- Spock's behavior at the end of this episode is nothing short of ridiculous. There are a multitude of ways to determine which is the real Kirk, and Spock avails himself of none of them. The simplest way would be to stun them both—a suggestion that Kirk finally throws in the face of the Vulcan at the end of the fight, since Spock seems unable to conceive it. They are standing too far apart for Spock to hit them poth with a single stun beam, which would be the only way to imobilise both at once (Stunning them in turn is too risky, as stunning the real Kirk first would allow Garth to attack Spock. In any case, stunning them might impair the effectiveness of a mind-meld.) Only slightly more complex is asking information that only he and Kirk would know. For instance, “What was the first weapon used in the Koon-ut-kal-if-fee?" (It was the Iirpa, for those of you who do not remember.) There is a possibility of Garth working out the correct answer from the question. [N 1]
- At the very end of the episode, Kirk talks with Spock about his method of flushing out Garth and comments, “Mr. Spock, letting yourself be hit on the head is not exactly a method King Solomon would have approved.” Garth didn’t hit Spock on the head. He shoved the Vulcan into a wall as Kirk watched. [N 2] Spock's head must have hit the wall when Garth pushed him.
Internet Movie Database
- When Garth (as Kirk) and Kirk are fighting, it is very obvious that Garth/Kirk is a double. The stress of the fight is sufficient to disrupt his impersonation of Kirk.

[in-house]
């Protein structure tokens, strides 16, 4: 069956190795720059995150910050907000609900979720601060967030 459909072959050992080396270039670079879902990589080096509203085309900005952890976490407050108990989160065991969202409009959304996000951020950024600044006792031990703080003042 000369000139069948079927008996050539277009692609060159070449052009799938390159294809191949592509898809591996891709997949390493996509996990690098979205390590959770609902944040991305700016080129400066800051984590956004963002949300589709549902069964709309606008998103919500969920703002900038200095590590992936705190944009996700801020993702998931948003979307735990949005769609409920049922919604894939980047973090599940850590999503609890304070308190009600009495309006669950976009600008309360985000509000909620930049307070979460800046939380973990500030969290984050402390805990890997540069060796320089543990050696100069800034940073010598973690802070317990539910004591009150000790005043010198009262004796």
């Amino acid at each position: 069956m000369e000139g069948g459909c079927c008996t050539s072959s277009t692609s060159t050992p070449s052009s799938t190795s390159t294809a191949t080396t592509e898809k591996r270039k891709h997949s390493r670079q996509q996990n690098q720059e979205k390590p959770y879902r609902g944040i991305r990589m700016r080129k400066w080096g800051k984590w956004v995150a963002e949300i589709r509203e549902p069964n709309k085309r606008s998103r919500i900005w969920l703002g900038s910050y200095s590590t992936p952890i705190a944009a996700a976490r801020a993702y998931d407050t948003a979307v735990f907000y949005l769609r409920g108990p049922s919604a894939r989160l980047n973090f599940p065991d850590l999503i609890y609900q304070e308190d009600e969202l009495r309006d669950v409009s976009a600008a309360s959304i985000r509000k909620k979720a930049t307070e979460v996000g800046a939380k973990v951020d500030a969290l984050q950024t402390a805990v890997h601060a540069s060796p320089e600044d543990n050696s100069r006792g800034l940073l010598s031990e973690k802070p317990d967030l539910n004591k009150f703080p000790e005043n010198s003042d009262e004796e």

- John A. Lang on Friday, June 13, 2003 - 5:43 pm: Just why are there TWO planets for insane people? (Elba II & Tantalus IV) Isn't there room for the 15 people on Elba II to live on Tantalus IV? Sure, the people on Elba II are more insane, but still, 15 more people on Tantalus IV shouldn't take up THAT much room! Just put an addition on one of the buildings and there you go! Tantalus IV - from Dagger of the Mind - may have been closed down, possibly due to either the actions of Dr Adams, the retirement of Dr Van Gelder, or both.
Ex Astris Scientia
- Why isn't McCoy or anyone of his staff in the landing party when the mission is to deliver a medicine? Interestingly, McCoy didn't beam down to Tantalus either in The Original Series: "Dagger of the Mind", but that was because he had an argument with Kirk about Dr. Adams's methods. Enterprise is there only to deliver the medication, so McCoy doesn't really need to attend.
- What happened to Cory's staff? It is never mentioned.Perhaps Garth, while impersonating Cory, tricked the staff into letting themselves be locked away!
- ↑ Phil Farrand: Of course, Spock exercises an option fraught with unpredictabilities. He lets Garth push him into a wall and then watches as the two captains duke it out. (I suppose we can allow this over-sight, given that Spock's brain was reconnected by McCoy at the beginning of this season. Yes . . . it's the excuse that keeps on giving!)
- ↑ Phil Farrand: I know. I know. I've read about this episode in Star Trek Lives. I know that the fight scene was rewritten because Nimoy adamantly refused to have Garth knock him out with one blow to the head. Quite correctly, Nimoy held fast to the premise that Spock had never been knocked unconscious before in a fight, and he felt it would violate his character. This is the wonderful thing about being a nitpicker. l don't have to deal in reality!